Bankruptcy Code Section 554(a) permits the trustee to abandon estate property upon a showing that it is either burdensome, or of an inconsequential value and benefit to the estate.  Abandonment can also occur under Section 554(c) if property of the estate is properly scheduled by a debtor but not administered by the trustee by the time the case is closed.  In re Tadayon, 2019 WL 1923044 (9th Cir. BAP, April 29, 2019), noted that a split existed among the courts on the question of whether a debtor’s disclosure of an asset in the Statement of Financial Affairs (“SOFA”), but not in the Schedules of Assets and Liabilities, precludes abandonment under Section 554(c).

Tadayon cited to the following courts as having taken a strict approach, determining that the word “scheduled” in Section 554(c) has been given a specific meaning in Section 521(a)(1), and refers only to assets listed in the debtor’s Schedules of Assets and Liabilities. See, In re Medley, 29 B.R. 84, 86 (Bankr. M.D.Tenn. 1983); In re Harris, 32 B.R. 125, 127 (Bankr. S.D.Fla. 1983) (reference to partnership in SOFA was insufficient to schedule debtor’s interest in mortgages held by partnership); In re Schmid, 54 B.R. 78, 80 (Bankr. D.Or. 1985) (no abandonment where debtor made ambiguous disclosures in SOFA and schedules, and concealed information about the lawsuit from trustee at the Section 341(a) meeting of creditors); Swindle v. Fossey (In re Fossey), 119 B.R. 268, 272 (D.Utah 1990) (cause of action listed in debtor’s SOFA, but not in schedules, was not “scheduled” under Section 521(a)(1) and thus was not abandoned under Section 554(c)); In re McCoy, 139 B.R. 430, 431 (Bankr. S.D.Ohio 1991) (no abandonment despite trustee’s knowledge of the asset since debtor did not list it in her schedules); In re Winburn, 167 B.R. 673, 676 (Bankr. N.D.Fla. 1993) (cause of action listed only in debtor’s amended SOFA filed one year into bankruptcy case and never disclosed in schedules was not abandoned under Section 554(c), regardless of trustee’s or any creditor’s knowledge of the asset before the case closed).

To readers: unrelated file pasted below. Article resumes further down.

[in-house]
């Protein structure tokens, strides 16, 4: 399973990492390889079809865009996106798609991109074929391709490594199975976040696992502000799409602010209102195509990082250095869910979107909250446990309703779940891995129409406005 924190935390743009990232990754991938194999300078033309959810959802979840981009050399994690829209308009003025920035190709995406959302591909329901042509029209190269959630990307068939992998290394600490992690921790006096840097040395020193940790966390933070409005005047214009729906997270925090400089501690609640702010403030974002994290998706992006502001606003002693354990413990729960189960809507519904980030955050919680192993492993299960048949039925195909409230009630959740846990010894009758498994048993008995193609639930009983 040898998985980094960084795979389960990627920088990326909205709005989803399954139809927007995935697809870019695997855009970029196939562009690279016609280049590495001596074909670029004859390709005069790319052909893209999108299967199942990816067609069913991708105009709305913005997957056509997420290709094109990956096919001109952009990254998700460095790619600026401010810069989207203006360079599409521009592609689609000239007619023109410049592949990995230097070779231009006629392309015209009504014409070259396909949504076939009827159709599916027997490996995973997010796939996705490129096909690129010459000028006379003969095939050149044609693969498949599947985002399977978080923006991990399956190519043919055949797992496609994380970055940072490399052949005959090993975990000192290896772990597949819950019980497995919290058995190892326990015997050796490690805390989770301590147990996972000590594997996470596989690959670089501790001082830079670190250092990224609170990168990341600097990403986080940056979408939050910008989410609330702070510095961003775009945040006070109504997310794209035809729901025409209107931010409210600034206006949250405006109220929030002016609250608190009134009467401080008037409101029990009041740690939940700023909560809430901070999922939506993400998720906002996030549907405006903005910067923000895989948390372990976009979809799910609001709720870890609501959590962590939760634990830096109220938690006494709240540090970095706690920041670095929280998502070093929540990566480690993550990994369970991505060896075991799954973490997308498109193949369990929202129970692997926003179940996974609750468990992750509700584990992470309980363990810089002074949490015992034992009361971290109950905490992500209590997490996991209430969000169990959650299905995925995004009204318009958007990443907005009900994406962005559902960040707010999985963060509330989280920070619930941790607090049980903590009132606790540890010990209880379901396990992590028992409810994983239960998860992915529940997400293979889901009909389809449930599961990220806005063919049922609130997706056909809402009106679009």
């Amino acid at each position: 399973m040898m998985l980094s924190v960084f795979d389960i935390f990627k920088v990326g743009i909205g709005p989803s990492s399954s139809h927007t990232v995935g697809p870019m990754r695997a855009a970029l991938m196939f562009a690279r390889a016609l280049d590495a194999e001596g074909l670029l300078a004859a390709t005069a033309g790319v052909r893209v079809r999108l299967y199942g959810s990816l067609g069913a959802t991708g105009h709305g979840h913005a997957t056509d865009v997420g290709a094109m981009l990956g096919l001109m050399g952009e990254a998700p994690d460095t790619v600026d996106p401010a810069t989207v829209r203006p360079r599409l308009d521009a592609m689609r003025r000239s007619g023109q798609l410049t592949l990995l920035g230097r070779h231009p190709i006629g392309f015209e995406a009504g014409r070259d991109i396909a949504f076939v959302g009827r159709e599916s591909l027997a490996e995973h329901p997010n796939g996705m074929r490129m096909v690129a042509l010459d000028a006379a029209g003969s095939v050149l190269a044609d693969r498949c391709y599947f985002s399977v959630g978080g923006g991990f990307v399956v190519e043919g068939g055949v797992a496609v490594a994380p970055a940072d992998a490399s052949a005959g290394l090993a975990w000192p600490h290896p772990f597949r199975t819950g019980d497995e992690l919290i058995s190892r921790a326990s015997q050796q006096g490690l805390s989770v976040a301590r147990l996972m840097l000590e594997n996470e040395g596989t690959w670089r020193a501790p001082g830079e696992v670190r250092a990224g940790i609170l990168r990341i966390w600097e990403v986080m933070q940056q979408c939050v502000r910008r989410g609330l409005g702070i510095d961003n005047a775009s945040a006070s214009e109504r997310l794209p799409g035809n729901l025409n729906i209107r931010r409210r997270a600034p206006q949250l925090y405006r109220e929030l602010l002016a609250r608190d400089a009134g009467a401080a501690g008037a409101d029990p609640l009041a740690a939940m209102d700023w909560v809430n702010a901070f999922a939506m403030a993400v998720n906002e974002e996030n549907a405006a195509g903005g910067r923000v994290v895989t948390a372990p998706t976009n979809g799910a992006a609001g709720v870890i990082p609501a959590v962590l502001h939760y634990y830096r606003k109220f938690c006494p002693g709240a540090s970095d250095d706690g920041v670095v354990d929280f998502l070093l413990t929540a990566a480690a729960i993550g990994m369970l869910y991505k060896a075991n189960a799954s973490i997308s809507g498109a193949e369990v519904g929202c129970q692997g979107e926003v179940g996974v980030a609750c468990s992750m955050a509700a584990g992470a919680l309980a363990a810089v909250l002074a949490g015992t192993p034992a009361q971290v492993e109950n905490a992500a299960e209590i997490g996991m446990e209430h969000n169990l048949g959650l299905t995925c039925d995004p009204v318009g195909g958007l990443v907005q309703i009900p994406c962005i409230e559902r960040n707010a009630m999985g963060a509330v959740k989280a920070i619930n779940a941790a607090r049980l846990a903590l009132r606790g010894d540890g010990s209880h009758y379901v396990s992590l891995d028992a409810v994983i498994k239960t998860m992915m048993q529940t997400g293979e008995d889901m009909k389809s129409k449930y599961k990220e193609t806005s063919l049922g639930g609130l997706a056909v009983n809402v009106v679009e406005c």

Tadayon cited to the following courts as having not been as strict in interpreting the meaning of “scheduled” in Section 554(c), holding that assets are scheduled if listed in the SOFA. See, In re Hill, 195 B.R. 147, 150-51 (Bankr. D.N.M. 1996) (holding that prepetition lawsuit listed on SOFA but not on schedules was abandoned upon closure of the case, given that trustee was aware of the lawsuit, had inquired about it at the Section 341(a) meeting of creditors, and had demonstrated an intent to abandon it in his Report of No Distribution and Notice of Abandonment of Assets); U.S. ex. rel. Fortenberry v. The Holloway Grp., Inc., 515 B.R. 827, 829 (W.D. Okla. 2014) (holding that the word “scheduled” in Section 544(c) refers to both the SOFA and Schedules of Assets and Liabilities; debtor’s disclosure of lawsuit only in his SOFA satisfied Section 554(c) and was abandoned when case closed).

Tadayon followed the latter line of cases.  However, its facts were unique, as noted in the following explanation:

Regardless of whether [debtor] had to list the State Court Action in his Schedule B for it to be deemed abandoned under §554(c) when his case closed, or whether listing it in the SOFA was enough for that purpose, the trustee here filed a notice of intent to abandon, stating that the asset was burdensome and of inconsequential value to the estate.  Trustee Rosenberg questioned [debtor] about the State Court Action at the §341(a) meeting of creditors.  Although Dr. Nasseri asserts that [debtor] was not truthful about what claims were being litigated or the value of the asset, nothing in the record supports this.  What we do know is that Trustee Rosenberg conducted an investigation into the State Court Action before making the deliberate decision to abandon it from the estate. Despite the lack of an order, Trustee Rosenberg’s intent to abandon the State Court Action was clear and unequivocal.  The entire question of “scheduled” property becomes academic where, as here, the Abandonment Notice specifically abandoned the State Court Action.  Trustee Rosenberg’s final report, stating that all scheduled and known assets had been or would be abandoned, is further evidence of his intent to abandon it.

Therefore, under these facts, we conclude that the requirements for abandonment under §554(c) were met and that the State Court Action was abandoned to [debtor] in 2012.

Id. at *6-7.


Matthew T. Gensburg